Women can maintain good health with Well Woman visits
Navy Hospitalman Recruit Joseph Hinson, of Naval Branch Health Clinic Jacksonville, takes vital signs of Aviation Boatswain’s Mate Airman Krista Leandry during a physical exam. One of the most important things women can do to maintain good health is schedule an annual Well Woman visit with their healthcare provider. Well Woman exams help assess individual risks for women and can provide services for immunizations, contraceptives, screening for disease and counselling for sexually transmitted infections. (U.S. Navy photo by Jacob Sippel)
FALLS CHURCH, Va. — One of the most important things women can do to maintain good health is schedule an annual Well Woman visit with their healthcare provider.
Well Woman exams help assess individual risks for women and can provide services for immunizations, contraceptives, screening for disease and counselling for sexually transmitted infections.
“This is probably the most important thing women can do for their health,” said Air Force Maj. Joshua Duncan, the chief resident for General Preventive Medicine Residency with the Uniformed Services University of Health Sciences. “An annual Well Woman visit is an opportunity to detect and prevent disease.”
He said it’s also used as one of the ways to screen for domestic violence. “Unfortunately, abusive relationships often go unrecognized. This is also an opportunity for us to help people who may be in domestically violent relationships.”
When it comes to immunizations, Duncan said the vaccine for the Human Papillomavirus is a huge success for women. It’s a form of primary prevention, which means the vaccine prevents the disease from ever happening in the first place.
HPV is “the virus that causes genital warts and cervical cancer,” Duncan said. “We don’t get many cures for cancer, and this is a way to prevent one type of cancer, which I think is pretty awesome.”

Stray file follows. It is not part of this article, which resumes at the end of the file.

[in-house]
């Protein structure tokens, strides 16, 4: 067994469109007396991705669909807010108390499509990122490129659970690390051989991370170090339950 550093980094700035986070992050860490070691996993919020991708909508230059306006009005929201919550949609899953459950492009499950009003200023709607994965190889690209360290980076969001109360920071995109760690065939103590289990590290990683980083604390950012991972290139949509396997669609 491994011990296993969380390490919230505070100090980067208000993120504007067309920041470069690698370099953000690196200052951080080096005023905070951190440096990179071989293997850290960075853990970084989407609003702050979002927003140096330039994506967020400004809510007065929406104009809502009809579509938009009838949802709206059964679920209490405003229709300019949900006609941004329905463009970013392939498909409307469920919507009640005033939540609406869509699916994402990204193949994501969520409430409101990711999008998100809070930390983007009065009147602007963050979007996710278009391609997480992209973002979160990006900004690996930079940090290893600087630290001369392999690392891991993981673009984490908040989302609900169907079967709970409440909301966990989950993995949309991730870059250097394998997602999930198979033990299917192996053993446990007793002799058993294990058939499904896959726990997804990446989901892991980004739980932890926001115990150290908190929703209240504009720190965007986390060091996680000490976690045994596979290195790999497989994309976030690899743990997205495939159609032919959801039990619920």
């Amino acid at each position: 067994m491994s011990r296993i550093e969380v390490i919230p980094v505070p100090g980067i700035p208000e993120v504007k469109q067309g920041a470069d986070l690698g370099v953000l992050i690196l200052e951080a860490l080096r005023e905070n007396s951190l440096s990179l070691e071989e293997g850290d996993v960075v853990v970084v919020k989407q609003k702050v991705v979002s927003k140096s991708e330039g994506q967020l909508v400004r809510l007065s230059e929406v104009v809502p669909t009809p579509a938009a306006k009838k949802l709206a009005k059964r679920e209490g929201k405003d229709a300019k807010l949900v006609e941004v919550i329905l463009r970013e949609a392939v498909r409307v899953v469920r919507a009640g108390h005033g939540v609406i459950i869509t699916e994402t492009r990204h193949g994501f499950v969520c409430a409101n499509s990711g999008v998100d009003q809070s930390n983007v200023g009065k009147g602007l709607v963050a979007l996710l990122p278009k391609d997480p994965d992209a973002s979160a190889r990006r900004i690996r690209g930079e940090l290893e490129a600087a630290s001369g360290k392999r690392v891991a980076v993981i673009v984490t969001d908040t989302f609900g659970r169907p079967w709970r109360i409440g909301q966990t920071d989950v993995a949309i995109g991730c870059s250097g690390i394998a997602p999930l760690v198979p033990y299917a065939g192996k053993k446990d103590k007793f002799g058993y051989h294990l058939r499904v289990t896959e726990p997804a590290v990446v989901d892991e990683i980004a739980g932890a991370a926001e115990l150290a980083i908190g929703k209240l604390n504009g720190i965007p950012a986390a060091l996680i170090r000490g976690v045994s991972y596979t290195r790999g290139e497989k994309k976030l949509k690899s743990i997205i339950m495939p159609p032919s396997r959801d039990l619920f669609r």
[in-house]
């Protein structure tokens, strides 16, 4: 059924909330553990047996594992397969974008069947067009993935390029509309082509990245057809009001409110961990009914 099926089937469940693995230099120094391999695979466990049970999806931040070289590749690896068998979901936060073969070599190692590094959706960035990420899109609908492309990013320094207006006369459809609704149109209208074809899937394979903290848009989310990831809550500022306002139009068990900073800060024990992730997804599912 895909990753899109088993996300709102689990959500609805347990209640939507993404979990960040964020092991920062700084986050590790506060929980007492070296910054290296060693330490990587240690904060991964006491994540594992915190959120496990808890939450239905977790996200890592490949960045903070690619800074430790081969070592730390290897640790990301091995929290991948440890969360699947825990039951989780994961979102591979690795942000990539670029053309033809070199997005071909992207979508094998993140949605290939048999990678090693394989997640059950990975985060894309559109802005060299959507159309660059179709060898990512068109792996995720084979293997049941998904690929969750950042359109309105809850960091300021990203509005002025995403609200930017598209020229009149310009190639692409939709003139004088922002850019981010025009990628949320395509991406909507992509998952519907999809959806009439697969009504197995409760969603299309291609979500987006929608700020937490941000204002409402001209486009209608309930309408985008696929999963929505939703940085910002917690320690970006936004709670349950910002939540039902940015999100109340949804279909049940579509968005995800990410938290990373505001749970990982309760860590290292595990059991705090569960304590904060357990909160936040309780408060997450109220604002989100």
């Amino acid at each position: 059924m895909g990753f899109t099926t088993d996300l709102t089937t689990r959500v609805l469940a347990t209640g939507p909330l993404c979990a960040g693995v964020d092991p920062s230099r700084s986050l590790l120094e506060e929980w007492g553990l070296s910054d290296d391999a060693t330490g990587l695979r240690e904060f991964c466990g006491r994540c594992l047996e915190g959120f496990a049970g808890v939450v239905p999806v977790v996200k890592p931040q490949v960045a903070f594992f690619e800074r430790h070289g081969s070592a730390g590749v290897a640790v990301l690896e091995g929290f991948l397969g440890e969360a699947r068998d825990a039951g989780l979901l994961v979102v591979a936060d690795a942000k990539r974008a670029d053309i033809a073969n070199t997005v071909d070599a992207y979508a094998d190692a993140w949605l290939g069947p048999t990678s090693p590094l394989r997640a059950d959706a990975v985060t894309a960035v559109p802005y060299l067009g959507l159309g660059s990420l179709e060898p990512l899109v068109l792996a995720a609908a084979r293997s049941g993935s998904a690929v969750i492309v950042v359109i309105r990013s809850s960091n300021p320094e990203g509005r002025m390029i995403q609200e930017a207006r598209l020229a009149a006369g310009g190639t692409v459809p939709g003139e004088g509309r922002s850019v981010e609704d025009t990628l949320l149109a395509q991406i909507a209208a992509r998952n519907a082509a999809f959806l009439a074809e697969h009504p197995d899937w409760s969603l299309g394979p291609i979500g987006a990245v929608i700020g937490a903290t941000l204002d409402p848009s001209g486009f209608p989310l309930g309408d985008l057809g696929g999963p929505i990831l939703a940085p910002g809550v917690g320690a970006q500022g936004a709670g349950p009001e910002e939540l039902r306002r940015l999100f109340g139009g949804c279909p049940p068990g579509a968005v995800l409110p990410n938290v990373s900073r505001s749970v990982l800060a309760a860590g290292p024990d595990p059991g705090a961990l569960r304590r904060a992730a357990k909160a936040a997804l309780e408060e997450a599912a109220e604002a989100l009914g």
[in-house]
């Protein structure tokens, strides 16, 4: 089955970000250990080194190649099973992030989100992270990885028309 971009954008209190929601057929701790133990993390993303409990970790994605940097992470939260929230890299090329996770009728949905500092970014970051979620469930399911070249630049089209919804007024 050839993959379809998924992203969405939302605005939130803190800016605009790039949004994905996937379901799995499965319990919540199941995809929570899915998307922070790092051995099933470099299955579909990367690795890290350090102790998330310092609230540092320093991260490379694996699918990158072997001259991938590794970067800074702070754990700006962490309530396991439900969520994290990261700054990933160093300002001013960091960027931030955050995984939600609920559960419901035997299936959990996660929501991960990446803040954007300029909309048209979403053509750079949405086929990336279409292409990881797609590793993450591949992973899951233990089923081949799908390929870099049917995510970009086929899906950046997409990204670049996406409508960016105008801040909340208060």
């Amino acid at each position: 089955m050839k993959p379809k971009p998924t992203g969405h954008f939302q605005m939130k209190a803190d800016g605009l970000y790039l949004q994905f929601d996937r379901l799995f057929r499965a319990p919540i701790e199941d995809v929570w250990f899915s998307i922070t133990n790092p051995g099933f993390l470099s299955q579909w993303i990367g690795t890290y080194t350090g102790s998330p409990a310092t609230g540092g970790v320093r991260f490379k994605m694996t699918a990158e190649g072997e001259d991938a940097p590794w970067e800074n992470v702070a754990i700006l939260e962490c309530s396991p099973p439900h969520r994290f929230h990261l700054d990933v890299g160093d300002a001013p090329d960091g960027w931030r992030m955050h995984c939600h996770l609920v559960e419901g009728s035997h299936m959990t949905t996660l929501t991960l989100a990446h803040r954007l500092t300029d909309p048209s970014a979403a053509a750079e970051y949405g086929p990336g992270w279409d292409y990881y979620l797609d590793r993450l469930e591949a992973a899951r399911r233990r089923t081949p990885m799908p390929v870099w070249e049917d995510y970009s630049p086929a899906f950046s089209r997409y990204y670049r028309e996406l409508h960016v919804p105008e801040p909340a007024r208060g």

To achieve the best results, the vaccine usually starts at a young age, and women entering their child-bearing years should start getting Papanicolaou tests, or Pap smears. This test checks for changes caused by HPV, and it’s something women in their 20s should get every three years.
“A lot of women are reluctant to come in because of Pap smears. It's probably not the most comfortable experience for many patients” Duncan said, “but for women age 30 and over we're now spacing it to every five years as long as they're getting the blood test (that looks for HPV), too.”
Another thing women in this age group should consider is folic acid supplementation. Folic acid can help prevent birth defects in case of pregnancy, and Duncan said most women’s multivitamins include it.
Women going into their 50s or older should expect to start getting mammography, which is a screening tool that checks for breast cancer, and should be aware of their bone health.
“Women over 65 are at an increased risk for osteoporosis,” Duncan said. Osteoporosis is a disease where bones lose the strength they once had and can result in broken bones and increased injury after falls, but there are medications women can take to help strengthen their bones. He also said women younger than 65 may be at increased risk for osteoporosis, and their risk factors will be reviewed during an annual Well Woman visit.
The three most important things women can do to stay healthy is commit to an annual Well Woman checkup every year, take charge of their own healthcare, and speak up.
“What patients do at home is far more important than anything we can do in an office visit,” Duncan said. “We are there to provide education and provide some services, but healthcare is a partnership and our patients are the ones responsible for doing all the heavy lifting.”
He added some of the things women can do on their own is maintain a healthy diet and constant exercise, practice safe sex, and even learn more about themselves through their family’s history.
“Women who have a family history of cervical cancer or ovarian cancer may be at increased risk for developing breast cancer. There's a genetic mutation that puts them at increased risk. So if this is something that runs in your family, it's important to let your provider know during your annual visit.”
Duncan said women who are more prepared for their healthcare visits will see positive impacts in their health.
“By staying on top of these preventive services, you can prevent diseases,” he said. “You can catch them early enough that we can intervene and provide treatments that prolong your quality of life and let you do the things you want to do for a longer period of time.”
Two resources Duncan recommended include WomensHealth.gov and AHRQ.gov, which has a section to help patients come up with questions they should be asking with every visit to the doctor.
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